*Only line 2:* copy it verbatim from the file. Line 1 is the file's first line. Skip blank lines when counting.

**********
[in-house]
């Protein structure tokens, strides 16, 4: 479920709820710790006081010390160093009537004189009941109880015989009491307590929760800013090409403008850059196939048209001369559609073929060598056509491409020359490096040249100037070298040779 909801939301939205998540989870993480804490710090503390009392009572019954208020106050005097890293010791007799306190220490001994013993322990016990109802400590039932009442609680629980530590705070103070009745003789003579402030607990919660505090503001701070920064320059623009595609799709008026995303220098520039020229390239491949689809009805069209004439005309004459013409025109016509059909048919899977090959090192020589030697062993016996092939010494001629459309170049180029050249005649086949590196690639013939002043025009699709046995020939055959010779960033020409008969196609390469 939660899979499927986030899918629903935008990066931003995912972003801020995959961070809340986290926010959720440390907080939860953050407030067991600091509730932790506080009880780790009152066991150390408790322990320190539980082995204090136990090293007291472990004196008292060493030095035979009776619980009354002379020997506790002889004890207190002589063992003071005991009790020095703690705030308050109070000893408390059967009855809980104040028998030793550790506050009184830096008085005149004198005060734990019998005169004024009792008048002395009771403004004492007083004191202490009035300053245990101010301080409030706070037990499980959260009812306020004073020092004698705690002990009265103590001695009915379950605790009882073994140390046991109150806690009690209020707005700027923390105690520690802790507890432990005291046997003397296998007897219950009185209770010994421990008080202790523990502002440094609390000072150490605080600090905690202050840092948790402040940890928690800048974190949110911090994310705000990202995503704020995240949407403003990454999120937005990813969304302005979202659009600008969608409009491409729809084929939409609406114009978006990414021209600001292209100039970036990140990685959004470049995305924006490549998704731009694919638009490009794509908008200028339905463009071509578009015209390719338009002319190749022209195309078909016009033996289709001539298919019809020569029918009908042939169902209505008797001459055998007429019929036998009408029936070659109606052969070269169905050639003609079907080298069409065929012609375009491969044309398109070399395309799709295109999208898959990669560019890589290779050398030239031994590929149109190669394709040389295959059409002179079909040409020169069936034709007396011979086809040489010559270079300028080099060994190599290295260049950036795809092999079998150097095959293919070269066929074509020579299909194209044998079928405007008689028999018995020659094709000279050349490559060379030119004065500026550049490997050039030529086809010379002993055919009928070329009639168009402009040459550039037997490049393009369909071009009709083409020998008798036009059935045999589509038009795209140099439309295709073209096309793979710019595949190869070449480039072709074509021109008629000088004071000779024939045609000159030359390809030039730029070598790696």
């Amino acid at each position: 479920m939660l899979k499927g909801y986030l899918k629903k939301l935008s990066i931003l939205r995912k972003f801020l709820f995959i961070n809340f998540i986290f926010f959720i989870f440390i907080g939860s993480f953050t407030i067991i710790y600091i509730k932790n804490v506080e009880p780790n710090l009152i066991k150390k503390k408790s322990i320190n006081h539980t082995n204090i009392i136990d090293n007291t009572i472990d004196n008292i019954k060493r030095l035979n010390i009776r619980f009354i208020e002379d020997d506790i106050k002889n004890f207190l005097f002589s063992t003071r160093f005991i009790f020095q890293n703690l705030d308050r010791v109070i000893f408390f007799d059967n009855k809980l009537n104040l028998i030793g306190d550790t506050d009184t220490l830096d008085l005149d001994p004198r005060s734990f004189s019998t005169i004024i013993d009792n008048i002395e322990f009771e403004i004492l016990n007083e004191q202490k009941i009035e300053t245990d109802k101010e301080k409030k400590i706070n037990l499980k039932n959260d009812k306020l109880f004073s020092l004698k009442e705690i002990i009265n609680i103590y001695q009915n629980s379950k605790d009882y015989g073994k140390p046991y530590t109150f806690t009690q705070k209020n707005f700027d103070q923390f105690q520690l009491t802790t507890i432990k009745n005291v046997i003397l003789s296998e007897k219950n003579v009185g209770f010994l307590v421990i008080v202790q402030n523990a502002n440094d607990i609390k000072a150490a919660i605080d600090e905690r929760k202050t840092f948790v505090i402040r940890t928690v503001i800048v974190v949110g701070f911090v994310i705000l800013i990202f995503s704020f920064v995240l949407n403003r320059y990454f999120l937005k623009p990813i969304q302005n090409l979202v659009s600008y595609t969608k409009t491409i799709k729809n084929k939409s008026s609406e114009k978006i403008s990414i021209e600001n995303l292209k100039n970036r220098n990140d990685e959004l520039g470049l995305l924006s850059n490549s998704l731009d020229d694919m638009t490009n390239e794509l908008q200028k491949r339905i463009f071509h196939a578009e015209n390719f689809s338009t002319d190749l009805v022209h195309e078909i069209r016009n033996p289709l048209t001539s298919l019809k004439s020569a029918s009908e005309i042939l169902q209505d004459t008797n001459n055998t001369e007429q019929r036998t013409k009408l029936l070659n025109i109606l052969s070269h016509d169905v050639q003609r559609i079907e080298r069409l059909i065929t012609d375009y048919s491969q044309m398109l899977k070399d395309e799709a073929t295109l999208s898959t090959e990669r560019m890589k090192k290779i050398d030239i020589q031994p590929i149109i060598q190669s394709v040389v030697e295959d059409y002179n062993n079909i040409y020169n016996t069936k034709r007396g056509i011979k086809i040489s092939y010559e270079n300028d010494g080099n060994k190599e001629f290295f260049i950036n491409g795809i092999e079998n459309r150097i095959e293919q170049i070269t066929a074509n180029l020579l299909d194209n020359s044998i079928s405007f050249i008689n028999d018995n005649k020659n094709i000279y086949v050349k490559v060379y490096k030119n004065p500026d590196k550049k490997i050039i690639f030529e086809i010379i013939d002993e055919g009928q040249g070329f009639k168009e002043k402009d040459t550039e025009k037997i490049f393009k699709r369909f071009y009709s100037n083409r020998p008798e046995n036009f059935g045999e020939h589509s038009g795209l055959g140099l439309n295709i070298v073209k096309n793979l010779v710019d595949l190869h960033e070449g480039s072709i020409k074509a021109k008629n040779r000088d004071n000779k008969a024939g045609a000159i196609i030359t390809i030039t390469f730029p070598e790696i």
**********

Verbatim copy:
């Protein structure tokens, strides 16, 4: 479920709820710790006081010390160093009537004189009941109880015989009491307590929760800013090409403008850059196939048209001369559609073929060598056509491409020359490096040249100037070298040779 909801939301939205998540989870993480804490710090503390009392009572019954208020106050005097890293010791007799306190220490001994013993322990016990109802400590039932009442609680629980530590705070103070009745003789003579402030607990919660505090503001701070920064320059623009595609799709008026995303220098520039020229390239491949689809009805069209004439005309004459013409025109016509059909048919899977090959090192020589030697062993016996092939010494001629459309170049180029050249005649086949590196690639013939002043025009699709046995020939055959010779960033020409008969196609390469 939660899979499927986030899918629903935008990066931003995912972003801020995959961070809340986290926010959720440390907080939860953050407030067991600091509730932790506080009880780790009152066991150390408790322990320190539980082995204090136990090293007291472990004196008292060493030095035979009776619980009354002379020997506790002889004890207190002589063992003071005991009790020095703690705030308050109070000893408390059967009855809980104040028998030793550790506050009184830096008085005149004198005060734990019998005169004024009792008048002395009771403004004492007083004191202490009035300053245990101010301080409030706070037990499980959260009812306020004073020092004698705690002990009265103590001695009915379950605790009882073994140390046991109150806690009690209020707005700027923390105690520690802790507890432990005291046997003397296998007897219950009185209770010994421990008080202790523990502002440094609390000072150490605080600090905690202050840092948790402040940890928690800048974190949110911090994310705000990202995503704020995240949407403003990454999120937005990813969304302005979202659009600008969608409009491409729809084929939409609406114009978006990414021209600001292209100039970036990140990685959004470049995305924006490549998704731009694919638009490009794509908008200028339905463009071509578009015209390719338009002319190749022209195309078909016009033996289709001539298919019809020569029918009908042939169902209505008797001459055998007429019929036998009408029936070659109606052969070269169905050639003609079907080298069409065929012609375009491969044309398109070399395309799709295109999208898959990669560019890589290779050398030239031994590929149109190669394709040389295959059409002179079909040409020169069936034709007396011979086809040489010559270079300028080099060994190599290295260049950036795809092999079998150097095959293919070269066929074509020579299909194209044998079928405007008689028999018995020659094709000279050349490559060379030119004065500026550049490997050039030529086809010379002993055919009928070329009639168009402009040459550039037997490049393009369909071009009709083409020998008798036009059935045999589509038009795209140099439309295709073209096309793979710019595949190869070449480039072709074509021109008629000088004071000779024939045609000159030359390809030039730029070598790696």